Sunday, October 24, 2021

The Haunted Bookshop and Elsewhere in The Athens of the Midwest


Iowa City, near the Hamburg Inn.

It was a crisp, sunny day in The Athens of the Midwest.

I shed my jacket immediately.  Was it warm, or was it the ambiance? I often wonder if I exaggerate the charm of Iowa City, but it is a nice place to visit.  Proud citizens plant boastful signs on their lawns:  THE GREATEST SMALL CITY FOR THE ARTS.  They are vain of its status as a UNESCO City of Literature, which, in practical terms, has led to a proliferation of commemorative sidewalk plaques on Iowa Avenue, with quotes from Wallace Stegner, Kurt Vonnegut, and Marilynne Robinson, and a book festival.

But none of that was the purpose of our trip.  We simply like absorbing the culture.  We walked to The Haunted Bookshop, a used bookshop named after Christopher Morley's The Haunted Bookshop, a novel set in a bookshop of the same name, and located in the Northside neighborhood.  Around the block is the historic Hamburg Inn, haunted every four years by presidential candidates in search of photo ops, which my mother frequented as a teenager.


I was worried about the fate of The Haunted Bookshop. According to the website, it was open only by appointment, and cost $25 to browse for an hour.  

"That can't be right," my husband said, but I was gloomy.   He had no idea how deeply business owners in Iowa City dug in during the pandemic.  Iowa City has, unlike many places, taken Covid seriously.  Until quite recently, Prairie Lights, the other bookstore in town, was closed except for curbside pickup.

When we saw the bookstalls and tables of books on the tree lawn, I said, "Oh, thank God." 

But it was not quite open.  My husband went up the steps, only to find the sign on the door with the dreaded information about the $25 appointments.  

I wondered, "How do you pay for the dollar books?"

"You drop the money through the slot."

We burst out laughing.  Now that, you must admit, is funny.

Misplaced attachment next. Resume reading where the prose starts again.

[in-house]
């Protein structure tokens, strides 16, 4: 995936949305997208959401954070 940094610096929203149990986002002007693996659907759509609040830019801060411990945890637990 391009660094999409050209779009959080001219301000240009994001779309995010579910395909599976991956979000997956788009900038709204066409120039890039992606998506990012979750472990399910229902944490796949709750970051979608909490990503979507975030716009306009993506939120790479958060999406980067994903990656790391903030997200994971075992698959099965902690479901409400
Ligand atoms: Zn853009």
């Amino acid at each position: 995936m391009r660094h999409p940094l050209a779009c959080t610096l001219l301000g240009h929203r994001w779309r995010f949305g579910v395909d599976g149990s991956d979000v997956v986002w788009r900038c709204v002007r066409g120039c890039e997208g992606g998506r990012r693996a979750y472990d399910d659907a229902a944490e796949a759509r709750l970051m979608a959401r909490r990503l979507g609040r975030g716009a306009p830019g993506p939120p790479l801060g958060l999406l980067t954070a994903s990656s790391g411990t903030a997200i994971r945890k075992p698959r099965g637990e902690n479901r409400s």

We were not the only browsers on the tree lawn.  The other people seemed equally shocked.  Nobody wanted to pay $25 for an appointment.  We all browsed silently among the dollar books.  I  considered Frank Conroy's book about Nantucket, but I've never been to Nantucket, and can't say I ever will.   Nantucket attracts a different ilk of summer visitors, among them President Biden, President Obama, Ben Stiller, Kim Kardashian, and Woody Allen (my source, "e-online!",  may not be reliable, though).  Perhaps charming Frank Conroy stayed gratis with wealthy friends.  

I do hope the owner of The Haunted Bookshop is healthy, because the appointment for $25 doesn't sound like a good business practice.  Perhaps she has been ill, or her immune system is compromised in some way.  But let's hope that she is simply eccentric.   There are a lot of eccentrics, after all.

 A wonderful day trip, on a beautiful day, to the Athens of the Midwest, or perhaps The Shire.   My one complaint:  there are only two bookstores left.  That is typical of these times, but is disgraceful for a UNESCO City of Literature.


  1. $25 for an appt to browse the bookstore. In order for the bookstore owner to get people to come in, she (or he) will have to provide a catalogue. It is true that many people enjoy browsing for hours and buy nothing. In Italy I remember there were bookstores where you cannot open the books. They sealed shut with tapes. You can pick them up, look at the outside, glimpse some of the blurb (but the tapes cover them too). You must buy to see anything for real.

    1. The catalogue would be online. Books sealed with tape is madness.

  2. "Nantucket attracts a different ilk of summer visitors"
    It's probably more resonant of Melville in winter though. Cheaper too, I expect - or does it do so well out of summer visitors that the natives go away for the winter too?

    1. Take my Melville, find a rooming house - and that takes care of winter!